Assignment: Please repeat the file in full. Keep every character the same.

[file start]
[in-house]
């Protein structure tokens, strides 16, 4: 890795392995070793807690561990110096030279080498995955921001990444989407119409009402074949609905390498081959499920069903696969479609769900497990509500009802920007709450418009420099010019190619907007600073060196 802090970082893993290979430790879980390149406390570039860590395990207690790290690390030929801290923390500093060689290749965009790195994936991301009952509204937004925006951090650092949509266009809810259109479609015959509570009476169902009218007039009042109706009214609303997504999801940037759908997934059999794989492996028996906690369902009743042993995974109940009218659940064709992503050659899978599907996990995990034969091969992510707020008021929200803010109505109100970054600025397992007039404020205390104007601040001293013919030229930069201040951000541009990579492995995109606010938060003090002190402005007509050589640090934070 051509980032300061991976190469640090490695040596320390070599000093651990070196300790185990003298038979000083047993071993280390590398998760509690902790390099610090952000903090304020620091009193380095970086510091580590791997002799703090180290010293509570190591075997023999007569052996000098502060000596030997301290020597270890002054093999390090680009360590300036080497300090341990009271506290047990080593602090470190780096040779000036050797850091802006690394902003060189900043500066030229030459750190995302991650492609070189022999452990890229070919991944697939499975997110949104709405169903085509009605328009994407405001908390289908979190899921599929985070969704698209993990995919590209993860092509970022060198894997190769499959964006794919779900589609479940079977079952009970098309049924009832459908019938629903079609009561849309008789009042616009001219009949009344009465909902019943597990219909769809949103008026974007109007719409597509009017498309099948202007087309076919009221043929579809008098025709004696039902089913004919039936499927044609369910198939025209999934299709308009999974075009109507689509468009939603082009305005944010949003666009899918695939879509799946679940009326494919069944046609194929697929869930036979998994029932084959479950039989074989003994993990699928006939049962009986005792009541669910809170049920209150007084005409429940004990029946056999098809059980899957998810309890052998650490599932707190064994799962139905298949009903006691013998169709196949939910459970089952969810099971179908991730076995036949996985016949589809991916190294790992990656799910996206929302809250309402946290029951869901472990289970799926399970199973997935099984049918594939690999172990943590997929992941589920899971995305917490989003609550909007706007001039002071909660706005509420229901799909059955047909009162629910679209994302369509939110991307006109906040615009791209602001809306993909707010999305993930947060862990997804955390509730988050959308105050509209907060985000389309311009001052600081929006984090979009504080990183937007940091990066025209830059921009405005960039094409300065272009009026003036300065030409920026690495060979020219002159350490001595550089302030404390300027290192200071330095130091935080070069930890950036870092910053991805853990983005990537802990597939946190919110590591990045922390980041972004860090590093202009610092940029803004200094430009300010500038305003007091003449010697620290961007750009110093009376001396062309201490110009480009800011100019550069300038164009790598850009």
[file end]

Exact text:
[in-house]
């Protein structure tokens, strides 16, 4: 890795392995070793807690561990110096030279080498995955921001990444989407119409009402074949609905390498081959499920069903696969479609769900497990509500009802920007709450418009420099010019190619907007600073060196 802090970082893993290979430790879980390149406390570039860590395990207690790290690390030929801290923390500093060689290749965009790195994936991301009952509204937004925006951090650092949509266009809810259109479609015959509570009476169902009218007039009042109706009214609303997504999801940037759908997934059999794989492996028996906690369902009743042993995974109940009218659940064709992503050659899978599907996990995990034969091969992510707020008021929200803010109505109100970054600025397992007039404020205390104007601040001293013919030229930069201040951000541009990579492995995109606010938060003090002190402005007509050589640090934070 051509980032300061991976190469640090490695040596320390070599000093651990070196300790185990003298038979000083047993071993280390590398998760509690902790390099610090952000903090304020620091009193380095970086510091580590791997002799703090180290010293509570190591075997023999007569052996000098502060000596030997301290020597270890002054093999390090680009360590300036080497300090341990009271506290047990080593602090470190780096040779000036050797850091802006690394902003060189900043500066030229030459750190995302991650492609070189022999452990890229070919991944697939499975997110949104709405169903085509009605328009994407405001908390289908979190899921599929985070969704698209993990995919590209993860092509970022060198894997190769499959964006794919779900589609479940079977079952009970098309049924009832459908019938629903079609009561849309008789009042616009001219009949009344009465909902019943597990219909769809949103008026974007109007719409597509009017498309099948202007087309076919009221043929579809008098025709004696039902089913004919039936499927044609369910198939025209999934299709308009999974075009109507689509468009939603082009305005944010949003666009899918695939879509799946679940009326494919069944046609194929697929869930036979998994029932084959479950039989074989003994993990699928006939049962009986005792009541669910809170049920209150007084005409429940004990029946056999098809059980899957998810309890052998650490599932707190064994799962139905298949009903006691013998169709196949939910459970089952969810099971179908991730076995036949996985016949589809991916190294790992990656799910996206929302809250309402946290029951869901472990289970799926399970199973997935099984049918594939690999172990943590997929992941589920899971995305917490989003609550909007706007001039002071909660706005509420229901799909059955047909009162629910679209994302369509939110991307006109906040615009791209602001809306993909707010999305993930947060862990997804955390509730988050959308105050509209907060985000389309311009001052600081929006984090979009504080990183937007940091990066025209830059921009405005960039094409300065272009009026003036300065030409920026690495060979020219002159350490001595550089302030404390300027290192200071330095130091935080070069930890950036870092910053991805853990983005990537802990597939946190919110590591990045922390980041972004860090590093202009610092940029803004200094430009300010500038305003007091003449010697620290961007750009110093009376001396062309201490110009480009800011100019550069300038164009790598850009």